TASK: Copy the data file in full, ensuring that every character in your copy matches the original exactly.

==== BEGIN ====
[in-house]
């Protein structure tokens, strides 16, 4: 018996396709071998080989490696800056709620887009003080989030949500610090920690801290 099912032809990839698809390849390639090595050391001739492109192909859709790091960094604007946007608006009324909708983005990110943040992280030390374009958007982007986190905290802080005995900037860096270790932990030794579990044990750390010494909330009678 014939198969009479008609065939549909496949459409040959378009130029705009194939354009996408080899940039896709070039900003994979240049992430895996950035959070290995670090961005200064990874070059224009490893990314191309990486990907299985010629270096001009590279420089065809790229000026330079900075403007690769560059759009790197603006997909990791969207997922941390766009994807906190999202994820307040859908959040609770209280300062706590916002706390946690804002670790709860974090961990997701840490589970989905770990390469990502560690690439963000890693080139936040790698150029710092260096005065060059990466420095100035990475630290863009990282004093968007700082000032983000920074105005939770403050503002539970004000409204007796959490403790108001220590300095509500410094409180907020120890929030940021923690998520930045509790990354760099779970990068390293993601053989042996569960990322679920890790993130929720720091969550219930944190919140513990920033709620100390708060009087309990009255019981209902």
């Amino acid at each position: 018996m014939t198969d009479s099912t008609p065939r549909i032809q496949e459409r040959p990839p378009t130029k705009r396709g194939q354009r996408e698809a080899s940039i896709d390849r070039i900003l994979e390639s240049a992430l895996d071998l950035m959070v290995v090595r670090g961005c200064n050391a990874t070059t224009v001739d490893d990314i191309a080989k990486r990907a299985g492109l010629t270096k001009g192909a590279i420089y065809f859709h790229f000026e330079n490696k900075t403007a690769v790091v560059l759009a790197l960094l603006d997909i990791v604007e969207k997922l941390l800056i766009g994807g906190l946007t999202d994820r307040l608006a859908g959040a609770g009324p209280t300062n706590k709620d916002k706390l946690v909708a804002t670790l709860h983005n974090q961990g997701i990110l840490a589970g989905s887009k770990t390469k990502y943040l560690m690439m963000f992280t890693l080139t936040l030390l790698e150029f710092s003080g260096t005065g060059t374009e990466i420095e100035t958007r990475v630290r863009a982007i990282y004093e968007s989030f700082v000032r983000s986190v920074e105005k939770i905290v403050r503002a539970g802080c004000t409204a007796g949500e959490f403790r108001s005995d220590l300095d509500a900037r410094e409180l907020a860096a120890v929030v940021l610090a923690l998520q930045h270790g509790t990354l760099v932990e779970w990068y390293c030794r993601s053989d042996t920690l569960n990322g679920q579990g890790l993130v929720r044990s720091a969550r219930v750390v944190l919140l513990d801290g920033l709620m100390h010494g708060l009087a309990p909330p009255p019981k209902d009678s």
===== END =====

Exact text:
[in-house]
């Protein structure tokens, strides 16, 4: 018996396709071998080989490696800056709620887009003080989030949500610090920690801290 099912032809990839698809390849390639090595050391001739492109192909859709790091960094604007946007608006009324909708983005990110943040992280030390374009958007982007986190905290802080005995900037860096270790932990030794579990044990750390010494909330009678 014939198969009479008609065939549909496949459409040959378009130029705009194939354009996408080899940039896709070039900003994979240049992430895996950035959070290995670090961005200064990874070059224009490893990314191309990486990907299985010629270096001009590279420089065809790229000026330079900075403007690769560059759009790197603006997909990791969207997922941390766009994807906190999202994820307040859908959040609770209280300062706590916002706390946690804002670790709860974090961990997701840490589970989905770990390469990502560690690439963000890693080139936040790698150029710092260096005065060059990466420095100035990475630290863009990282004093968007700082000032983000920074105005939770403050503002539970004000409204007796959490403790108001220590300095509500410094409180907020120890929030940021923690998520930045509790990354760099779970990068390293993601053989042996569960990322679920890790993130929720720091969550219930944190919140513990920033709620100390708060009087309990009255019981209902």
């Amino acid at each position: 018996m014939t198969d009479s099912t008609p065939r549909i032809q496949e459409r040959p990839p378009t130029k705009r396709g194939q354009r996408e698809a080899s940039i896709d390849r070039i900003l994979e390639s240049a992430l895996d071998l950035m959070v290995v090595r670090g961005c200064n050391a990874t070059t224009v001739d490893d990314i191309a080989k990486r990907a299985g492109l010629t270096k001009g192909a590279i420089y065809f859709h790229f000026e330079n490696k900075t403007a690769v790091v560059l759009a790197l960094l603006d997909i990791v604007e969207k997922l941390l800056i766009g994807g906190l946007t999202d994820r307040l608006a859908g959040a609770g009324p209280t300062n706590k709620d916002k706390l946690v909708a804002t670790l709860h983005n974090q961990g997701i990110l840490a589970g989905s887009k770990t390469k990502y943040l560690m690439m963000f992280t890693l080139t936040l030390l790698e150029f710092s003080g260096t005065g060059t374009e990466i420095e100035t958007r990475v630290r863009a982007i990282y004093e968007s989030f700082v000032r983000s986190v920074e105005k939770i905290v403050r503002a539970g802080c004000t409204a007796g949500e959490f403790r108001s005995d220590l300095d509500a900037r410094e409180l907020a860096a120890v929030v940021l610090a923690l998520q930045h270790g509790t990354l760099v932990e779970w990068y390293c030794r993601s053989d042996t920690l569960n990322g679920q579990g890790l993130v929720r044990s720091a969550r219930v750390v944190l919140l513990d801290g920033l709620m100390h010494g708060l009087a309990p909330p009255p019981k209902d009678s």